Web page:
Longman Dictionary of Contemporary English
The Collaborative International Dictionary
Deter \De*ter"\, v. t. [imp. & p. p. Deterred; p. pr. & vb. n.
Deterring.] [L. deterrere; de + terrere to frighten,
terrify. See Terror.]
To prevent by fear; hence, to hinder or prevent from action
by fear of consequences, or difficulty, risk, etc.
Potent enemies tempt and deter us from our duty.
My own face deters me from my glass.
Verb - To discourage someone from doing something. From the Latin 'deterrere' - "to frighten away".
Deter may refer to:
- Auguste Deter (1850-1906), first person diagnosed with Alzheimer's disease
- Deters, surname
vb. 1 (context transitive English) To prevent something from happening. 2 (context transitive English) To persuade someone not to do something; to discourage.
Douglas Harper's Etymology Dictionary
Usage examples of "deter".
There is no question that the world would be better off if Saddam did not have these weapons, but the danger is considerably less than if Saddam were allowed to acquire nuclear weapons, which he believes will deter the United States and Israel and thereby would encourage him to engage in the kind of foreign aggression that would be likely to provoke a nuclear crisis.
But ask yourself if you truly are willing to bet your savings, your job, or your life that Saddam Hussein will not use a nuclear weapon or embark on some new aggression in the belief that his nuclear weapons will deter the United States.
In particular, would he act aggressively in the mistaken belief that his nuclear weapons would deter an American or Israeli nuclear response?
Persons are deterred from settling in the neighborhood by the aguish character of the country.
If a feeling of modesty does not deter you from shewing yourself tender, loving, and full of amorous ardour with me in his presence, how could I be ashamed, when, on the contrary, I ought to feel proud of myself?
Finally, seeing that nothing could deter him from going in search of the lovely maiden he had seen, she slipped a ring on his hand, and bade him ride out of town in a certain direction, and dismount under a lime tree, where he would see something marvelous.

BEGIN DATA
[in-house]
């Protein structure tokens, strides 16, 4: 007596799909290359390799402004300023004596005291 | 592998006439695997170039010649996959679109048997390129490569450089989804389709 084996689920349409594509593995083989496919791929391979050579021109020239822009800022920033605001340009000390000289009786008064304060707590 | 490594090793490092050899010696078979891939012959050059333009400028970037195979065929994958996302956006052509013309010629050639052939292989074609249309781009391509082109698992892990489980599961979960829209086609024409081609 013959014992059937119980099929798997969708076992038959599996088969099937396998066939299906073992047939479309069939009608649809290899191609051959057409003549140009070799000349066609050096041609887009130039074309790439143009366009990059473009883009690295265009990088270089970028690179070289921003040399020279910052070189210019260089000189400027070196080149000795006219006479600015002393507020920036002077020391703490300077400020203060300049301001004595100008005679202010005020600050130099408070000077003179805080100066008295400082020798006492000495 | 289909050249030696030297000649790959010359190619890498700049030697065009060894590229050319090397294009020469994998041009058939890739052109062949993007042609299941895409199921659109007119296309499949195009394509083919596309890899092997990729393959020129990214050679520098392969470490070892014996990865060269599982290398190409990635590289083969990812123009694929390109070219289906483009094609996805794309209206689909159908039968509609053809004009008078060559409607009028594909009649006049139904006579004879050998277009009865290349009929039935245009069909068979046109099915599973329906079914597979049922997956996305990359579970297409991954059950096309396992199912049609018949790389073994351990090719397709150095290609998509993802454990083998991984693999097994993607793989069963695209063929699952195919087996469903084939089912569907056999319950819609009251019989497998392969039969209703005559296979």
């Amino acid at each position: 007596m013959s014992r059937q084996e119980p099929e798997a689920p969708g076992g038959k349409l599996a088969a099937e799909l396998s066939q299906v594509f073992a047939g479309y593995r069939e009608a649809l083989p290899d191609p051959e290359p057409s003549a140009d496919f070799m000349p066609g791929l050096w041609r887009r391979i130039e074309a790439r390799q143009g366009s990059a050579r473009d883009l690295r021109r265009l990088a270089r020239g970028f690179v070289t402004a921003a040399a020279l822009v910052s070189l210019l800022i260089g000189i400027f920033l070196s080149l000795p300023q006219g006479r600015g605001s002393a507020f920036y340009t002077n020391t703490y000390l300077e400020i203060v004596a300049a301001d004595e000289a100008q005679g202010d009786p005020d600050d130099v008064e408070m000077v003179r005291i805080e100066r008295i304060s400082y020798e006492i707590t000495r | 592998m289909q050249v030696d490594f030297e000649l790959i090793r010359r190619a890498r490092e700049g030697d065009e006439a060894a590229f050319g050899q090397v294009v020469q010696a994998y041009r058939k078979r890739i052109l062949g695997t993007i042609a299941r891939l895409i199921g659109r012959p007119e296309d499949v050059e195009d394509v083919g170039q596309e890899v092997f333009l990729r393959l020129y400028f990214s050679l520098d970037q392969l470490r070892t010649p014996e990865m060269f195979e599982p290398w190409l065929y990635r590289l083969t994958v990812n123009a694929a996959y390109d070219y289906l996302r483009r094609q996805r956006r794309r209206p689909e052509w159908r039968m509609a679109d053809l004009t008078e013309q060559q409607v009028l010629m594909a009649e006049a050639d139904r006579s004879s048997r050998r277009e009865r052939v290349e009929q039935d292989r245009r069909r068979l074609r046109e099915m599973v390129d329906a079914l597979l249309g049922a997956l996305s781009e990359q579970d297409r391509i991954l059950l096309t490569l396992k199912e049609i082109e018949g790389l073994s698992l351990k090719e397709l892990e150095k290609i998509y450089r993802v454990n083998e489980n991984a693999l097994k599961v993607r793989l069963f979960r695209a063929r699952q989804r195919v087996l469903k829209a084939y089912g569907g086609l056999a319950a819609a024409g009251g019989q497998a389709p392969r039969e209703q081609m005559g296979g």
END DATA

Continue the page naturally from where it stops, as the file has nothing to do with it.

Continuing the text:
Henrietta said merrily that she and his lordship were more likely to come to cuffs than to indulge in a comfortable cose she made no attempt to deter the departure.
The critical assumption of this policy is that Saddam would be deterred by such an American threat even if he possessed nuclear weapons himself.
Saddam has a crude understanding of deterrence logic and has been successfully deterred in the past.
Yet he was deterred from employing chemical and biological weapons against Israel for fear of the much heavier retaliation Israel could mount with its nuclear arsenal.
What this means is that, especially given the difficulty of convincing Saddam beforehand that this was the course the United States would take, it was probably impossible for the United States to have deterred Saddam from invading Kuwait.
Saddam did not use WMD to prevent the rout during the ground phase of Desert Storm, it may be that he was deterred, but it seems at least as likely that he simply was unable to do so.
Even if we discount the unconfirmed CIA report of an attempted BW air strike, the evidence suggests that while Saddam may have been deterred at some level from using WMD tactically against coalition forces, this deterrence was actually quite conditional.
West had no idea existed, and thus they could not have deterred any coalition actions.
Saddam appears to have learned from the Gulf War, as best we understand them, are equally disquieting and indicate that he will not be easily deterred in the future.